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President Franklin D. Roosevelt meets a young Lyndon B. Johnson, 1937

President Franklin D. Roosevelt shaking hands with a young Lyndon Johnson in 1937.
President Franklin D. Roosevelt shakes hands with a young Lyndon B. Johnson in Galveston, Texas, on May 12, 1937. Wikimedia Commons // Public Domain

Gov. James Allred of Texas is documented here bookmarked by two hugely influential figures. Later coined as the ‘Galveston Handshake’, this picture displays the veteran President Franklin. D. Roosevelt (FDR) shaking the hand of a young, upcoming figure within American politics, Lyndon B. Johnson (LBJ).

FDR, would combine a fishing trip to Mexico with an important rendezvous in Texas for some political championing. Fresh off the presidential yacht, Potomac, a tanned and smiley FDR greets the newly appointed Texan Congressman, Johnson. This would mark the start of a budding political relationship and ultimately pave the way for LBJ’s own successful rise to presidentiality. Gov. James Allred was a famous ‘Texan New Dealer’ and strong advocate of FDRs domestic policy of massive social change – known as the New Deal. It was Allred who would ultimately arrange the meeting between the cunning and youthful LBJ and the struggling Roosevelt. This meeting would provide an impromptu photo opportunity to provide a much needed boost to the democrats. Basically, emphasising how FDR would now promote his Texan champion, and in response, FDR would publicly endorse LBJ on his path up the political ladder.

During a time of increasing pressure on the democrats to continue success with the New Deal, FDR was rapidly losing political grip within the democratic framework. His original, strong New Deal was facing criticism in his second term, failing to provide relief in an American society which was becoming ever more fearful of the international disaster brewing in Europe. After a landslide across America during the 1966 election, Texas was a particular Democrat, or rather, FDR was, powerhousing with his campaign earning 87% of the Texan vote (whaaat? Yeah believe it or not Texas used to be a Democrat powerhouse). This meant Gov. Allred was in prime position to symbiotically back FDR, and ultimately earn himself a place in the district court in Texas. Indeed, following a similar notion the ambitious ex-teacher, LBJ, saw an opportunity to kick start his political career and succeed the long-standing Texan Congressman Buchanan. Through a staunch supporting of FDR’s New Deal, changing Court Reform and a keen interest in Naval operations, LBJ managed to earn his way into the ‘goodbooks’ of FDR.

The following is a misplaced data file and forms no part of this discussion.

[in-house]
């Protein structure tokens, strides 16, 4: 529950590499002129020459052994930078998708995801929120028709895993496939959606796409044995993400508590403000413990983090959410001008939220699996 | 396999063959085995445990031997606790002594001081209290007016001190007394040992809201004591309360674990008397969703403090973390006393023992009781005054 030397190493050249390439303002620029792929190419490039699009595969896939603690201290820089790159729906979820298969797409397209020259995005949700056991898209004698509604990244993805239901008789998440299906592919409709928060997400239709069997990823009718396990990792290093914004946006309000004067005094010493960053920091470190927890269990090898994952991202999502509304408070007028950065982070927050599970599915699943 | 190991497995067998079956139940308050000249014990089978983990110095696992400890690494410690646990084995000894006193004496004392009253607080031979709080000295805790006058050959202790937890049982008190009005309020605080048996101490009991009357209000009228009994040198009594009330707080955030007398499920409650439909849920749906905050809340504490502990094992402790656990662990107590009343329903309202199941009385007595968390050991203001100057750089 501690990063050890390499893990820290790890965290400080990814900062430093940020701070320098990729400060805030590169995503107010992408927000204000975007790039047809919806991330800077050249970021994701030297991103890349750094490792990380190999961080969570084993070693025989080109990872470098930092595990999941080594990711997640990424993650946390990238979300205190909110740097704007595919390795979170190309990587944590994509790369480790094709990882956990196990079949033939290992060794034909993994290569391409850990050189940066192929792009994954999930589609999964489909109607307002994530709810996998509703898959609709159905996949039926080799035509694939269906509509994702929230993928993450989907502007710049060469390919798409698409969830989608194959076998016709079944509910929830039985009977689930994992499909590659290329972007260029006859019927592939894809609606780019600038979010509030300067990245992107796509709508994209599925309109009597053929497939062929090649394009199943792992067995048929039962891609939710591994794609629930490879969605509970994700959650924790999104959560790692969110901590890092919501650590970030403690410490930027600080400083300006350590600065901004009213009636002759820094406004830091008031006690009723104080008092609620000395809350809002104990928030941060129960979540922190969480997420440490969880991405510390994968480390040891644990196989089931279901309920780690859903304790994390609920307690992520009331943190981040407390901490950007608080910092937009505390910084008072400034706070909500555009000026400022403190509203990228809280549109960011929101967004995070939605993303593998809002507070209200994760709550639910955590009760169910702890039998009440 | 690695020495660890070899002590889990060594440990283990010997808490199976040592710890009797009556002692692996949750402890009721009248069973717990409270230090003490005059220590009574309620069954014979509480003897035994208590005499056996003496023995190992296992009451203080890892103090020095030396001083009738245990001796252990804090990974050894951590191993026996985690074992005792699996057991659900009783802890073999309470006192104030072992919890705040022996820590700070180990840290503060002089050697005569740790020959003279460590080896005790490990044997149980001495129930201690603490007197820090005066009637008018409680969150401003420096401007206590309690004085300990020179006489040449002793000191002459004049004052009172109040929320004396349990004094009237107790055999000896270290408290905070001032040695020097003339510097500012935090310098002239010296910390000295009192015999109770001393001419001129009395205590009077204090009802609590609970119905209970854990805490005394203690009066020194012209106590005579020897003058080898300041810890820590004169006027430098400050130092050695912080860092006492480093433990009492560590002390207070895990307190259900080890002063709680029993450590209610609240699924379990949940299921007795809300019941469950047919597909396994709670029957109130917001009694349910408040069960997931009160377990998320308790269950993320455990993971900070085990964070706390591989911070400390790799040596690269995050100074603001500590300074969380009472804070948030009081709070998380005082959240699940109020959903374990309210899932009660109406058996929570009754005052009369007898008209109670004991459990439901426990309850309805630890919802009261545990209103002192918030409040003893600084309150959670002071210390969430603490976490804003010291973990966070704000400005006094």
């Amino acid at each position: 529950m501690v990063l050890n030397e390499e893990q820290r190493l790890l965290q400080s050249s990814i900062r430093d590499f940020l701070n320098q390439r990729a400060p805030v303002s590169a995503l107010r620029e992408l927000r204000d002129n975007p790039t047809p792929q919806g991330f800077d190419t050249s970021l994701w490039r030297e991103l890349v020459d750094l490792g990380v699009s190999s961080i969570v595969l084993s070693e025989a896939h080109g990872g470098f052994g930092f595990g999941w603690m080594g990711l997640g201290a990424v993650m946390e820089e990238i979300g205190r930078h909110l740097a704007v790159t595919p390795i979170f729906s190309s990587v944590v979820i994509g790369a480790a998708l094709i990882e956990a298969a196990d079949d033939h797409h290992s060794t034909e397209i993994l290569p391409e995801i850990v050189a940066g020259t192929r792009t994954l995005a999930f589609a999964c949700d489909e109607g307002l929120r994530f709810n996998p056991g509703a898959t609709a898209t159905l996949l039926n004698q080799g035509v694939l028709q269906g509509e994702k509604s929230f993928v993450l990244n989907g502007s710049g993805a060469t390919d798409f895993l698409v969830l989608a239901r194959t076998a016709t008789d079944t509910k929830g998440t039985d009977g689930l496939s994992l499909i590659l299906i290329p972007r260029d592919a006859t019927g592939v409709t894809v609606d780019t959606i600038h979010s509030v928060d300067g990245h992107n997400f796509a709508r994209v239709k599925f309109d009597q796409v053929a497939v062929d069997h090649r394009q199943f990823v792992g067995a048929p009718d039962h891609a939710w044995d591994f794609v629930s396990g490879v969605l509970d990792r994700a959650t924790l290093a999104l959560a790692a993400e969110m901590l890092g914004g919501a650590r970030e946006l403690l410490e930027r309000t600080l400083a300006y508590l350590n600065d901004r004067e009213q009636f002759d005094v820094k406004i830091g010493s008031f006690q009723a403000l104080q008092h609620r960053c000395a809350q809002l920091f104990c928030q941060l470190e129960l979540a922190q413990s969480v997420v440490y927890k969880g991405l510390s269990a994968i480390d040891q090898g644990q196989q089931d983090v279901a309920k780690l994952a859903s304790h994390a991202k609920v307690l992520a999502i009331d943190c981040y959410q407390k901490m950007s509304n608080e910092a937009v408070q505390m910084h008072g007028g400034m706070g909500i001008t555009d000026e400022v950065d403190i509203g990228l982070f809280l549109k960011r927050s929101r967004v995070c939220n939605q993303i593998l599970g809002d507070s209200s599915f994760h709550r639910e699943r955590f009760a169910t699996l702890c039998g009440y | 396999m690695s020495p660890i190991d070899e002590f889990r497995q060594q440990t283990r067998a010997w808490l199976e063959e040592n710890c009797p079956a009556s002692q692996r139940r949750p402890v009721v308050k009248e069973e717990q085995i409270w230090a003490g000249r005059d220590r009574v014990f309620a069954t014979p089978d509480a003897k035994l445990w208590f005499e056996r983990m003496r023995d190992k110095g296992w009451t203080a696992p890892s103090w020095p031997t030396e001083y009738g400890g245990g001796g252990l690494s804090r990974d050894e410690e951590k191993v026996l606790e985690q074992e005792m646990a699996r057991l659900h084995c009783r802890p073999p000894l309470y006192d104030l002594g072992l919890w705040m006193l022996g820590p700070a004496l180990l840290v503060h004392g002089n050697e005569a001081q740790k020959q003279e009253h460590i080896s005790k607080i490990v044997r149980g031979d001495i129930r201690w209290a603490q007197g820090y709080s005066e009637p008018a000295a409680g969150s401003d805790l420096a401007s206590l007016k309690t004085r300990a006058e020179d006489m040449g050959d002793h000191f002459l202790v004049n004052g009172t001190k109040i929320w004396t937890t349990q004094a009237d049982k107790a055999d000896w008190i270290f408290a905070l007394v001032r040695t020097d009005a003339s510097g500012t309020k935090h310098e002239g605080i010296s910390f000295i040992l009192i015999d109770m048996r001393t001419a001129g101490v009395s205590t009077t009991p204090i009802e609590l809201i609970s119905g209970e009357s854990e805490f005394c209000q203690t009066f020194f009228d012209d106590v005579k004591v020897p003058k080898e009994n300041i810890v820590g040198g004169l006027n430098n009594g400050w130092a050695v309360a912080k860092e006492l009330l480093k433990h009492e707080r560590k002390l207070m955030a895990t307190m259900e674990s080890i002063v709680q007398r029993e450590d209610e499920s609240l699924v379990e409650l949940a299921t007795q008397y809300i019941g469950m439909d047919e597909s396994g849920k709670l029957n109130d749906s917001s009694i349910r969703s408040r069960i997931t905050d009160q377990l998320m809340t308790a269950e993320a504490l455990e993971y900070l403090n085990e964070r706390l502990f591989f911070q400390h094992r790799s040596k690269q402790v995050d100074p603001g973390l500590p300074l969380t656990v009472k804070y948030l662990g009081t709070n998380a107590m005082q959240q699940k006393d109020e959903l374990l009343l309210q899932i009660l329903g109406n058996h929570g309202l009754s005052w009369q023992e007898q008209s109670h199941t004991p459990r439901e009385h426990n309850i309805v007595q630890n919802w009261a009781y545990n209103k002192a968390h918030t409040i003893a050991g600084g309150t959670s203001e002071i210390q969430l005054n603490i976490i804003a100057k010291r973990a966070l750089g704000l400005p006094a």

This obvious aiding by LBJ and Gov. Allred of the failing New Deal proposals by FDR led to a strong relationship between the men. Infact, it would appear, FDRs approval of Johnson so early on would pave the way for him to eventually become the President later on in his political career. In 1944, Johnson managed to wriggle his way out of jail sentence for criminal tax fraud due to the help of his old buddy FDR – almost as shady as cropping out Gov. Allred from this picture for his senatorial campaign in 1941. Lyndon B. Johnson would later become a strong advocate of social justice, equality and anti-racism, just like his original ambassador Franklin D. Roosevelt.


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